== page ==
Travellers uneasy over tensions in Middle East
Thai outbound travellers are starting to be concerned about the confrontation in the Middle East, as the region is the leading aviation hub for popular destinations in Europe.
While new bookings are pending, tour operators are trying to secure the confidence of 70-80% of clients who have already booked February packages to ensure they will not cancel planned trips, said Charoen Wangananont, vice-president of Thai Travel Agents Association.
“Clients are worrying about the ongoing situation in Iran, even in the early stages, especially after a Ukraine International Airlines crashed in Tehran without knowing the real cause,” he said.
The previous Gulf crisis dampened the growth of outbound markets because many airlines were forced to avoid Iranian airspace and rerouted flights, which caused inconvenience and higher fuel cost.
However, the tension this time will harm the market more deeply because major cities near Iran have been developed as aviation hubs which most lights from Thailand to popular cities in Europe and America have to use as transit points.
“The proximity to the conflict has caused unease among Thai travellers who want to book a holiday package in advance. All we can do is wait and see,” said Mr Charoen.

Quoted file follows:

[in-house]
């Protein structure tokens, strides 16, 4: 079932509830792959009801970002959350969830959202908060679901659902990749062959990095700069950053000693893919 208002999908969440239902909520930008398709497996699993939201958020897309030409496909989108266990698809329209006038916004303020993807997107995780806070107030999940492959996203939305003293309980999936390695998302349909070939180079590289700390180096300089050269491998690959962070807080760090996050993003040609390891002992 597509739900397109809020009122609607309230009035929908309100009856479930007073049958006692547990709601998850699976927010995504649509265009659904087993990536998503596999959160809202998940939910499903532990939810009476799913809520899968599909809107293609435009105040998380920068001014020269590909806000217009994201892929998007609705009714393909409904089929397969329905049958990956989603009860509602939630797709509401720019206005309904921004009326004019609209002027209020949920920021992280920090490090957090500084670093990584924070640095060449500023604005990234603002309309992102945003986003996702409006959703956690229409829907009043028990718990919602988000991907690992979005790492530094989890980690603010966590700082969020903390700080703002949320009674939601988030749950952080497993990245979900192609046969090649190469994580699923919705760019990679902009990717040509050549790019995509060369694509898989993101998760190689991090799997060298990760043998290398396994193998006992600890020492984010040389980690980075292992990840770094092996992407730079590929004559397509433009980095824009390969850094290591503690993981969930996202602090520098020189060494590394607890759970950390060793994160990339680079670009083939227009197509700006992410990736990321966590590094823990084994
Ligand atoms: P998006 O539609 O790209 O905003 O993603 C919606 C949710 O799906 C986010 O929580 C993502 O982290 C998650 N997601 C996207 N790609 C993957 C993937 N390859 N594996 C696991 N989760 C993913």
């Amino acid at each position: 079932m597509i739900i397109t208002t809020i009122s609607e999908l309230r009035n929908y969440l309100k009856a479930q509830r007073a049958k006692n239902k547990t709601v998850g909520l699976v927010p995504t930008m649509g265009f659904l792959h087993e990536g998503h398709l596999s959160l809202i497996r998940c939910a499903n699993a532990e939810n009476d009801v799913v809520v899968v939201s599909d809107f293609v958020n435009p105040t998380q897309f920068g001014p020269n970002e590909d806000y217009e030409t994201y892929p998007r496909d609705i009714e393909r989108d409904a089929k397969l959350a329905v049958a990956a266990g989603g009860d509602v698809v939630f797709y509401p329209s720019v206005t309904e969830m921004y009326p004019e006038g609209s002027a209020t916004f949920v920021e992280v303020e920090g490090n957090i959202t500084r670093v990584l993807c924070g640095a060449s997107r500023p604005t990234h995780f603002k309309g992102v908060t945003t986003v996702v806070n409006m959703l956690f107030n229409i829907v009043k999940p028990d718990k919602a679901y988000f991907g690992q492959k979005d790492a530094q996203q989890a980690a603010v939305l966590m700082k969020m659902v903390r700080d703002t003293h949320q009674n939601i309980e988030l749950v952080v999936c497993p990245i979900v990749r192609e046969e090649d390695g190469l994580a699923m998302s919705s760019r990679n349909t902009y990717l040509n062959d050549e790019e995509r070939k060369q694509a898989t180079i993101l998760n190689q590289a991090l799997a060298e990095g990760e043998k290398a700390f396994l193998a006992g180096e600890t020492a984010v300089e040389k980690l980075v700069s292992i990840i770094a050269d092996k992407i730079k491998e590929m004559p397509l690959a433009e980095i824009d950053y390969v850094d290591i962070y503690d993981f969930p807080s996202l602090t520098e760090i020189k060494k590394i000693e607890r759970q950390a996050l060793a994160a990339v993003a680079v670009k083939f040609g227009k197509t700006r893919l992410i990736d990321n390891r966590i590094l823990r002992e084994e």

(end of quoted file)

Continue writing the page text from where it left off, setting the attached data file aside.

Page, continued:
Tour operators are also waiting to see airlines' reaction and how they will respond to the situation if the prolonged conflict softens both outgoing and incoming demand.
Hoteliers in Thailand have anticipated a setback since negative signs started showing up since last year, but they are braced for the situation to decline further, said Supawan Tanomkieatipume, president of the Thai Hotels Association (THA).
“The peak season for Mideast arrivals is July to August, but we cannot predict whether the market will recover by then,” said Ms Supawan.
The THA estimates that in the second quarter tourism-related business will suffer more from negative impacts because it is the off-peak season.
She’s worried the affected area will expand to European guests as aviation safety is now a priority concern.
“With the persistent problems of the strong baht and lingering unease over Brexit, it will be a challenging task for Thai tourism to secure the growth of source markets from Europe.”
The Tourism Authority of Thailand reported that inbound guests from Europe dropped by 0.9% in 2019. Among the top five high-spending travellers, only Russia stood in the third place but with 1% dip in revenue to 100 billion baht.